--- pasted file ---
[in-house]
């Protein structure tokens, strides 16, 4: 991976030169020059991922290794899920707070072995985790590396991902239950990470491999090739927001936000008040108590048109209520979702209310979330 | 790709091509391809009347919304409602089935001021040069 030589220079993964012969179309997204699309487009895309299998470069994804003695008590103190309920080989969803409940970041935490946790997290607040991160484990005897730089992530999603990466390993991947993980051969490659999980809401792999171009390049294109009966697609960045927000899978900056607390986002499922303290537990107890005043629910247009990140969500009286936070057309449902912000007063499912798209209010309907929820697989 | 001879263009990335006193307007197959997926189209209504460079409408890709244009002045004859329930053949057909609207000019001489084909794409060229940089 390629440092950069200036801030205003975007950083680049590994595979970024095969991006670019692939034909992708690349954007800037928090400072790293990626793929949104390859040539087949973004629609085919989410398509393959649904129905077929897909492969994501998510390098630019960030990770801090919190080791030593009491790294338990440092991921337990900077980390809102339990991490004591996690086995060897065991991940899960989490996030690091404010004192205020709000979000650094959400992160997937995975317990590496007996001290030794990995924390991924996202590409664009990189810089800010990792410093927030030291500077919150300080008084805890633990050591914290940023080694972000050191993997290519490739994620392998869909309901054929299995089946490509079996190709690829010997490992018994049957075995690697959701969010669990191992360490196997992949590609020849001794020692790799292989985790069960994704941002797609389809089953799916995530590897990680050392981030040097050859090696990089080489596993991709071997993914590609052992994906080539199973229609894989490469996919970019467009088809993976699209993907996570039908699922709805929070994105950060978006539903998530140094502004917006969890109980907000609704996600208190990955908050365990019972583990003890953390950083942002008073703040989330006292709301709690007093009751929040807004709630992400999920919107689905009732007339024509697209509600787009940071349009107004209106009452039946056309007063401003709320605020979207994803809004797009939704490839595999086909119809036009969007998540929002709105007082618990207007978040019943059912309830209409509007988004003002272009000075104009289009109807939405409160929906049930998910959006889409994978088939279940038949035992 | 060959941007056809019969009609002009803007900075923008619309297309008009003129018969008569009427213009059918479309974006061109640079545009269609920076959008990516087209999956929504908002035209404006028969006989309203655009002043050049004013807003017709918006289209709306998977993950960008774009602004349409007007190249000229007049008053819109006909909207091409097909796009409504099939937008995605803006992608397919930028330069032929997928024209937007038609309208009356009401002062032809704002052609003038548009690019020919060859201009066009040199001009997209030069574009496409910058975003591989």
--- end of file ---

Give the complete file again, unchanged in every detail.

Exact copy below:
[in-house]
């Protein structure tokens, strides 16, 4: 991976030169020059991922290794899920707070072995985790590396991902239950990470491999090739927001936000008040108590048109209520979702209310979330 | 790709091509391809009347919304409602089935001021040069 030589220079993964012969179309997204699309487009895309299998470069994804003695008590103190309920080989969803409940970041935490946790997290607040991160484990005897730089992530999603990466390993991947993980051969490659999980809401792999171009390049294109009966697609960045927000899978900056607390986002499922303290537990107890005043629910247009990140969500009286936070057309449902912000007063499912798209209010309907929820697989 | 001879263009990335006193307007197959997926189209209504460079409408890709244009002045004859329930053949057909609207000019001489084909794409060229940089 390629440092950069200036801030205003975007950083680049590994595979970024095969991006670019692939034909992708690349954007800037928090400072790293990626793929949104390859040539087949973004629609085919989410398509393959649904129905077929897909492969994501998510390098630019960030990770801090919190080791030593009491790294338990440092991921337990900077980390809102339990991490004591996690086995060897065991991940899960989490996030690091404010004192205020709000979000650094959400992160997937995975317990590496007996001290030794990995924390991924996202590409664009990189810089800010990792410093927030030291500077919150300080008084805890633990050591914290940023080694972000050191993997290519490739994620392998869909309901054929299995089946490509079996190709690829010997490992018994049957075995690697959701969010669990191992360490196997992949590609020849001794020692790799292989985790069960994704941002797609389809089953799916995530590897990680050392981030040097050859090696990089080489596993991709071997993914590609052992994906080539199973229609894989490469996919970019467009088809993976699209993907996570039908699922709805929070994105950060978006539903998530140094502004917006969890109980907000609704996600208190990955908050365990019972583990003890953390950083942002008073703040989330006292709301709690007093009751929040807004709630992400999920919107689905009732007339024509697209509600787009940071349009107004209106009452039946056309007063401003709320605020979207994803809004797009939704490839595999086909119809036009969007998540929002709105007082618990207007978040019943059912309830209409509007988004003002272009000075104009289009109807939405409160929906049930998910959006889409994978088939279940038949035992 | 060959941007056809019969009609002009803007900075923008619309297309008009003129018969008569009427213009059918479309974006061109640079545009269609920076959008990516087209999956929504908002035209404006028969006989309203655009002043050049004013807003017709918006289209709306998977993950960008774009602004349409007007190249000229007049008053819109006909909207091409097909796009409504099939937008995605803006992608397919930028330069032929997928024209937007038609309208009356009401002062032809704002052609003038548009690019020919060859201009066009040199001009997209030069574009496409910058975003591989």